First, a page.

You qualify to be an Adventist Volunteer if you are:
- Between 18 and 79 years of age (you must complete your service by your 80th birthday).
- A baptized member of the Seventh-day Adventist® Church and have been in regular standing with the church for at least one year.
- Financially able to serve without expectation of reward or compensation other than (possibly) a small stipend.
Things to Think About
Ask yourself the following questions, in light of the comments provided:
Do I take initiative in my work and life? Or do I prefer having a prescribed plan and direction? There is no guarantee that your duties will be exactly as outlined. You may find that many decisions rest on you or that there is a set plan with little room for innovation. Be prepared to be flexible in order to deal with whatever comes your way in a specific assignment.
Could the following factors substantially affect my state of mind or performance: physical discomfort, constant rain, insects, unvaried diet, lack of sleep or privacy? Wherever you are, the comforts of home will probably not be there. And when the comforts of home are taken away, it may exacerbate other, smaller problems that you might have during your assignment. Make sure to do research on all countries where you are interested in serving to see if your physical and emotional needs will likely be met well enough for you to effectively serve there. For example, if you are vegan, there are some countries where you may have a very hard time finding food you can eat. Other countries may have local diets that are ideal for vegan eaters. Another example: if you are not the camping type, you probably should not serve at Bere Adventist Hospital in Chad, where some of our past volunteers have lived in mud huts! Take time to check these things out! To do your research, you may ask your Sending Division Volunteer Coordinator for information about a country, as well as look on the Internet or in the library. Once you have been accepted for a position, you may also contact your Receiving Organization Supervisor for more information about the local environment, weather, etc.
How do I react to co-workers who are weak in their performance? Co-workers in your new culture will have varied backgrounds and a system of values different from yours. Learning to understand other’s perspectives is a necessary trait which you will need to develop. You will find that you get along with people better when you try to understand them.
How rigid am I in expectations for myself and others? Being able to accept other people and their different ways is vital – dealing with changes in yourself is just as important.
Can I cope with the unknown? Life is full of surprises, especially in foreign settings. Be prepared to encounter many and varied surprises and be willing to go with the flow.
Do I have to succeed in everything? Dealing with failure is more important than you think. If this is your first time abroad or your first time serving in a certain type of position (i.e. teaching), don’t expect to do everything perfectly at first. Give yourself room for improvement. Volunteer service is a learning experience.
Am I independent enough to live on my own and with others I don’t know? Make sure to look at the Lodging section of the Service Requests you are interested in. If you like a lot of privacy, you may want to steer clear of an assignment where you’ll be living in one room with other volunteers. If you crave company, on the other hand, you may be unhappy serving in place where you will be the only volunteer and will be living by yourself.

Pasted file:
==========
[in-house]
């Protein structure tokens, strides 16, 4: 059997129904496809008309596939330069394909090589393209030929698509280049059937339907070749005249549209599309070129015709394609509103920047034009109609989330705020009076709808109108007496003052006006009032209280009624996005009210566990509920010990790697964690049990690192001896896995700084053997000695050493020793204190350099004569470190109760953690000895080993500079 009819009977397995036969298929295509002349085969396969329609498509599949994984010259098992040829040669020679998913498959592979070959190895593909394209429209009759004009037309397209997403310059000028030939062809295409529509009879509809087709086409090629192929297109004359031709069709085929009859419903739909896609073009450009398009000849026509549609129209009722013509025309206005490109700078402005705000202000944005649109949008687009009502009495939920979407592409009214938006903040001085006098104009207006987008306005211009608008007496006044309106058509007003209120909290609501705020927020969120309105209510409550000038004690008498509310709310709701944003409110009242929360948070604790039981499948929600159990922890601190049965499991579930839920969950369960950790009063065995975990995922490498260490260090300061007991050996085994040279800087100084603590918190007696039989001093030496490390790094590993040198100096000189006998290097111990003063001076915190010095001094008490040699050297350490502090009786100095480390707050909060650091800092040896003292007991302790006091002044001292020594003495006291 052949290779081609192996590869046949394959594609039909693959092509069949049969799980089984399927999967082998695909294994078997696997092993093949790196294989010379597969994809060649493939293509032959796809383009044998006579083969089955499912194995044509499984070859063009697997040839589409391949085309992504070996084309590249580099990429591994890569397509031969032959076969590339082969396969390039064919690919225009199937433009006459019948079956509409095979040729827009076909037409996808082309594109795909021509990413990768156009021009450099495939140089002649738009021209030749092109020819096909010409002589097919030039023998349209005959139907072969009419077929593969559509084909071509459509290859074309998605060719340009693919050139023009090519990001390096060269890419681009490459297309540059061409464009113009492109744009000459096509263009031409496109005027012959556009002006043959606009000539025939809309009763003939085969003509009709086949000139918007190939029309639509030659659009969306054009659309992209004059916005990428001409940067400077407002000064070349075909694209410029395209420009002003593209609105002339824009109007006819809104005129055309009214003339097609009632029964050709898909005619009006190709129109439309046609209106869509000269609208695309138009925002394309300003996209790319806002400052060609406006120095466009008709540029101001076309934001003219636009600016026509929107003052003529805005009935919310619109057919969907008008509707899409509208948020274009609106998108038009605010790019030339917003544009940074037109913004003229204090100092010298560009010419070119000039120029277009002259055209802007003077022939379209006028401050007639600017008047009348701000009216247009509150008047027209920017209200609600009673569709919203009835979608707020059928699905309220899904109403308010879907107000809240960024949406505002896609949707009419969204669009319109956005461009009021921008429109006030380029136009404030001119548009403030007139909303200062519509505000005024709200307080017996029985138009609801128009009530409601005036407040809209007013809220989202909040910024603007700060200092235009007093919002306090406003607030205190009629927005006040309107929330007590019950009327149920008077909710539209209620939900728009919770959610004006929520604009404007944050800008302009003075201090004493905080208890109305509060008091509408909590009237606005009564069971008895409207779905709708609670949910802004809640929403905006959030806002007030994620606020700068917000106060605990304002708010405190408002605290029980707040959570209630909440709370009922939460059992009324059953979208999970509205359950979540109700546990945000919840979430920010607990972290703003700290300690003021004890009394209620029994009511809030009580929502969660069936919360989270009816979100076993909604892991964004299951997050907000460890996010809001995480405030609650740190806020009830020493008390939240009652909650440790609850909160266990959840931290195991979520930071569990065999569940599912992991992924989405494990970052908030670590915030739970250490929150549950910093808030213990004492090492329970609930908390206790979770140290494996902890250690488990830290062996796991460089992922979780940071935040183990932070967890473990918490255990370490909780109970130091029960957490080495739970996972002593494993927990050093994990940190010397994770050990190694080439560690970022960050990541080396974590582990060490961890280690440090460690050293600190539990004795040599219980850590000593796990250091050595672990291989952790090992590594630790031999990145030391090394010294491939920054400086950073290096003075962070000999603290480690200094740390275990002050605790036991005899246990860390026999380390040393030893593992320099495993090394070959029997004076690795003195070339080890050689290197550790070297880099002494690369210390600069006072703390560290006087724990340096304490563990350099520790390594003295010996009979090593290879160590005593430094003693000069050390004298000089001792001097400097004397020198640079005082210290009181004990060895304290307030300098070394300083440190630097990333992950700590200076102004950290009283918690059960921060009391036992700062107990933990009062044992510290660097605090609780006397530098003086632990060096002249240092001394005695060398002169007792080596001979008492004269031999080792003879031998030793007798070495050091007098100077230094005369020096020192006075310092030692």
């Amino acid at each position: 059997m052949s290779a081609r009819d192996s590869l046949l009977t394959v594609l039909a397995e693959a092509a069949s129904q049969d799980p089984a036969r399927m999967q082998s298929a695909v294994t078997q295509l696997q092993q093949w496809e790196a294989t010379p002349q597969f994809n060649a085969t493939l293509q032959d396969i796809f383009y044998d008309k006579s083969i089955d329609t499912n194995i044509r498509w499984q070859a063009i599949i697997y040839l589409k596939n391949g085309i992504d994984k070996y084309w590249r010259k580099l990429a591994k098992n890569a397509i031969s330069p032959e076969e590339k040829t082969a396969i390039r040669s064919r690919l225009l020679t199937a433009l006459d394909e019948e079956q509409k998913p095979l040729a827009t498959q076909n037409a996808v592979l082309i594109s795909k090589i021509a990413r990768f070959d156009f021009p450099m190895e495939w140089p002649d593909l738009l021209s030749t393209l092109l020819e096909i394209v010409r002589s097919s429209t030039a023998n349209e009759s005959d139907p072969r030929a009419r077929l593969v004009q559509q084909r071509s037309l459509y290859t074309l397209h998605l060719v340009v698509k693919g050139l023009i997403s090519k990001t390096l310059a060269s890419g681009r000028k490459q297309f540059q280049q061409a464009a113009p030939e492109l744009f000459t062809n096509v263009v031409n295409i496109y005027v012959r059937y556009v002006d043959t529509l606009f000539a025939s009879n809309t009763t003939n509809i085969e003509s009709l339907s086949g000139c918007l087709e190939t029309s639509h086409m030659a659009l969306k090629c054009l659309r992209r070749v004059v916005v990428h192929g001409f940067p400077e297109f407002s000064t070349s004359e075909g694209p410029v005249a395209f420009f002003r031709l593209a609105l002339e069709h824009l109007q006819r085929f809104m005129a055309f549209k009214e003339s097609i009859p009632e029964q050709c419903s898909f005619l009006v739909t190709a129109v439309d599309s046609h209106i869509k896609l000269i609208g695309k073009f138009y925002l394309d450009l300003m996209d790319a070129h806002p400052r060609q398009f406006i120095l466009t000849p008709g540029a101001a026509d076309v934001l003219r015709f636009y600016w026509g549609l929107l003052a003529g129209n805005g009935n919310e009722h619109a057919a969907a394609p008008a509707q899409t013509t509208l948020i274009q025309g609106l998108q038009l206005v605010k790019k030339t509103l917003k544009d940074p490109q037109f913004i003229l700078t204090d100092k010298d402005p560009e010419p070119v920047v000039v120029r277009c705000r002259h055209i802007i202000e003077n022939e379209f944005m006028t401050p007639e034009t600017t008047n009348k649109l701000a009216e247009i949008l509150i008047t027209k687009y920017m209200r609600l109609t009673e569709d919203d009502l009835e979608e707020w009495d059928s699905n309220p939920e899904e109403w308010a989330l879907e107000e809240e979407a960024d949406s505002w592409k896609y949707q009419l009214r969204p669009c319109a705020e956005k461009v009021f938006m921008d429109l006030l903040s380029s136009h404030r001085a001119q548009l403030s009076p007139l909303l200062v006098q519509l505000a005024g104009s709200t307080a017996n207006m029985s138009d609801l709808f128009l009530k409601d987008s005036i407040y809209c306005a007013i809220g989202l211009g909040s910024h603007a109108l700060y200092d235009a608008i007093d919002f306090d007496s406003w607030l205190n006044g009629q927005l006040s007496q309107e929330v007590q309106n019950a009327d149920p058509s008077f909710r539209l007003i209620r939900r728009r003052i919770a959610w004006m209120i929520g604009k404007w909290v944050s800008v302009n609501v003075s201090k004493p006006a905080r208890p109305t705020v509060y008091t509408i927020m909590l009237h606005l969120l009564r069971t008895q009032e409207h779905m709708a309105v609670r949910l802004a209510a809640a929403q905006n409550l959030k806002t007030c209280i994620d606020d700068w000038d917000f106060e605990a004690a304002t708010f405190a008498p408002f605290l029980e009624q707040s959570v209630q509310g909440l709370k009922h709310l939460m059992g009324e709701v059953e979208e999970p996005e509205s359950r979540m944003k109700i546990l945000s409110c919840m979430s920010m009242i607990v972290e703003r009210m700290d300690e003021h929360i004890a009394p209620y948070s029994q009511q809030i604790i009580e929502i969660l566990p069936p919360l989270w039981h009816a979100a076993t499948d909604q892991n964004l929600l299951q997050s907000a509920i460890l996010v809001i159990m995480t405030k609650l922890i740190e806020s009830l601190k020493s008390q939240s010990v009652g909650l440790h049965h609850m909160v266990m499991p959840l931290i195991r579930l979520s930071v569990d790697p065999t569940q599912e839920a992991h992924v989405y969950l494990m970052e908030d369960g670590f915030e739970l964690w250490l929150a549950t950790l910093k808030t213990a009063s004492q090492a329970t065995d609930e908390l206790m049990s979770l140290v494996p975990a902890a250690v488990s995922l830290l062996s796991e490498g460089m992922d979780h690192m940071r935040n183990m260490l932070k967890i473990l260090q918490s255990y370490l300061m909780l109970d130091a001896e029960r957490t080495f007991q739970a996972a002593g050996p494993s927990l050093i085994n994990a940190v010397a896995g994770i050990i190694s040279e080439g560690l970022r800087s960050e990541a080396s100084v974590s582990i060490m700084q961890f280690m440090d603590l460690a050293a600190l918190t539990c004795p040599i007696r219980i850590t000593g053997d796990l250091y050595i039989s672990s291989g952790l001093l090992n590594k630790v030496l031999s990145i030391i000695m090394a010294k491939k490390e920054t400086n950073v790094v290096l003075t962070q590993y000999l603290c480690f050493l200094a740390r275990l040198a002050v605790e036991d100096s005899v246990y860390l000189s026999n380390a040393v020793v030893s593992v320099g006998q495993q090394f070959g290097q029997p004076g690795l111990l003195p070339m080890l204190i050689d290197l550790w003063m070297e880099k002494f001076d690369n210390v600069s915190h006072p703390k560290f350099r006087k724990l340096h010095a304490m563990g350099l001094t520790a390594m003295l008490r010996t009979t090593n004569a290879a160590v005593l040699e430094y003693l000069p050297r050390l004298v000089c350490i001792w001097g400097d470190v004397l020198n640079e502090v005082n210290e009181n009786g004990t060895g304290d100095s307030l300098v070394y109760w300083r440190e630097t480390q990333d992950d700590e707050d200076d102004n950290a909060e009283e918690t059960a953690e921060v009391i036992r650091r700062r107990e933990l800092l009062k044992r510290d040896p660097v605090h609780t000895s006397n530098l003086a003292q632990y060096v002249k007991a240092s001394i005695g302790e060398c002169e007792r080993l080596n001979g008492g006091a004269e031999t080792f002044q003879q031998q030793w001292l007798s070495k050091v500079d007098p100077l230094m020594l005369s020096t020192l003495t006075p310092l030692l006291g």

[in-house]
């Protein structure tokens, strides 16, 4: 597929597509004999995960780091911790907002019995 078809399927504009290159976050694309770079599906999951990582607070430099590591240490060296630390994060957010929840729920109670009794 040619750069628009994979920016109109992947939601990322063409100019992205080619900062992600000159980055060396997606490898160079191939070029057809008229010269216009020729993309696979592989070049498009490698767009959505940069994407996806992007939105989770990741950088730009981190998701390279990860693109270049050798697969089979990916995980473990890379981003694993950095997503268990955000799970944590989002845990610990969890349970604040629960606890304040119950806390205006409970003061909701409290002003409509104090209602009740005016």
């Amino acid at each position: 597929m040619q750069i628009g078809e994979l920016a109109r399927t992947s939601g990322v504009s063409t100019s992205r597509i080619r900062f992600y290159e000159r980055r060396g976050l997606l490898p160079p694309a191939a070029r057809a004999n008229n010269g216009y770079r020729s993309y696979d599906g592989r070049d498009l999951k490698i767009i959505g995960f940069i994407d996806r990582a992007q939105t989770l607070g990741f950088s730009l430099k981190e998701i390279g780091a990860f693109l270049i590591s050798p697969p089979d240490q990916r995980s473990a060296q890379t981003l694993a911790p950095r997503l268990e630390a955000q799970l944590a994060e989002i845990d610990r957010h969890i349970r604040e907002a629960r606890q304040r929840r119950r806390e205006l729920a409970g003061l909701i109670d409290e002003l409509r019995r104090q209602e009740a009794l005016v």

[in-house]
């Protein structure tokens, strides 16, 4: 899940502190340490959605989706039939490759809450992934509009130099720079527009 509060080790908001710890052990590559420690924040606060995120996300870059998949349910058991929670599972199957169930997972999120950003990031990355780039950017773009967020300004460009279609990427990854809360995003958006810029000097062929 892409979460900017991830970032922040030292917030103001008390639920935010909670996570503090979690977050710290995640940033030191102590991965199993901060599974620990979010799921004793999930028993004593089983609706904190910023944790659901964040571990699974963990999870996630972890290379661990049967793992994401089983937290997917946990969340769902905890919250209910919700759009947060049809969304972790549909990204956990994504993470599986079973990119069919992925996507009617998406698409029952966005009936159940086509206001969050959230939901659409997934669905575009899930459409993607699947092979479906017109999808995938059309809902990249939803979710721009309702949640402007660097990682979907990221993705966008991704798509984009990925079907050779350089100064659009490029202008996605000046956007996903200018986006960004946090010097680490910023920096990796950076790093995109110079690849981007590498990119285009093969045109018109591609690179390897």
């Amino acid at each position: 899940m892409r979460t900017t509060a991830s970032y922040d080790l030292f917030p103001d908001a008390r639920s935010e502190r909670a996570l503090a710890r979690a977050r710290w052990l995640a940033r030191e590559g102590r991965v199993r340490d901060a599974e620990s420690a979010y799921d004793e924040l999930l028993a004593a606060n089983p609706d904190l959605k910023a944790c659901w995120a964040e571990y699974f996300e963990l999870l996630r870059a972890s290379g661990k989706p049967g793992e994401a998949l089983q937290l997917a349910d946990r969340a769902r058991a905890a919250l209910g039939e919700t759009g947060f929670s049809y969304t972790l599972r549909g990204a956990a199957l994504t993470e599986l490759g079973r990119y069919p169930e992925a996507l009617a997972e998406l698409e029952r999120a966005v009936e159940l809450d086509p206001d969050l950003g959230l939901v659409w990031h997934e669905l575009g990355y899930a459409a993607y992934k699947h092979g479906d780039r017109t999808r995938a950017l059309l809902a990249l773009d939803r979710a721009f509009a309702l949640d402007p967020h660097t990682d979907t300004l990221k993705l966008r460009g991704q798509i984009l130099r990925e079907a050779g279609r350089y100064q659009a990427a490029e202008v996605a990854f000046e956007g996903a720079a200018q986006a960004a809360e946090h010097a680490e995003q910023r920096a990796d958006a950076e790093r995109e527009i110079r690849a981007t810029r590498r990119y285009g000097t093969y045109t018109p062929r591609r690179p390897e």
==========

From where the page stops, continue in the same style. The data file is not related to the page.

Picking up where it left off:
What are my physical limitations (allergies, sicknesses, etc.)? Someone with mold allergies should think twice before serving in a rainforest environment where there may be lots of mold. Along the same lines, people with severe asthma may want to avoid serving in South Korea, where there is heavy air pollution in the cities. If you are sick all the time during your volunteer service, you will be miserable and you probably won’t be as effective a volunteer as you’d wish to be. Volunteers with more serious health conditions will want to be very careful when choosing a country in which to serve. They should find out whether “their” country has the medical facilities to care for them should something go wrong. This is another reason why it is important to do research on the countries where you are interested in serving. To do your research, you may ask your Sending Division Volunteer Coordinator for information about a country, as well as look on the Internet or in the library. Once you have been accepted for a position, you may also contact your Receiving Organization Supervisor for more information.
Volunteering isn’t for everyone. The following situations could affect your ability to serve internationally:
- Specific Health Problems
- Medical provision in the field may be inadequate for people with conditions such as unstable asthma, heart conditions, cancer, insulin dependent diabetes, uncontrolled epilepsy and/or chronic psychiatric conditions. Please raise any concerns about your health early in the application process.
- Criminal Record
- Most AVS positions require a visa, which sometimes entails the obtaining of a national police clearance from the police department in your country. Should you have a criminal record, it may be unlikely a visa will be issued.
- Major Financial Commitments
- All your financial obligations in your home country must be taken care of before your departure. This includes student loans, credit card bills, etc. You will most likely need to pay these bills while you are volunteering, so you will need to make sure that the stipend you will earn from your position is enough to cover your bills. If you are not able to pay your bills from your location abroad, you will need to make arrangements for someone at home to pay them for you while you are serving.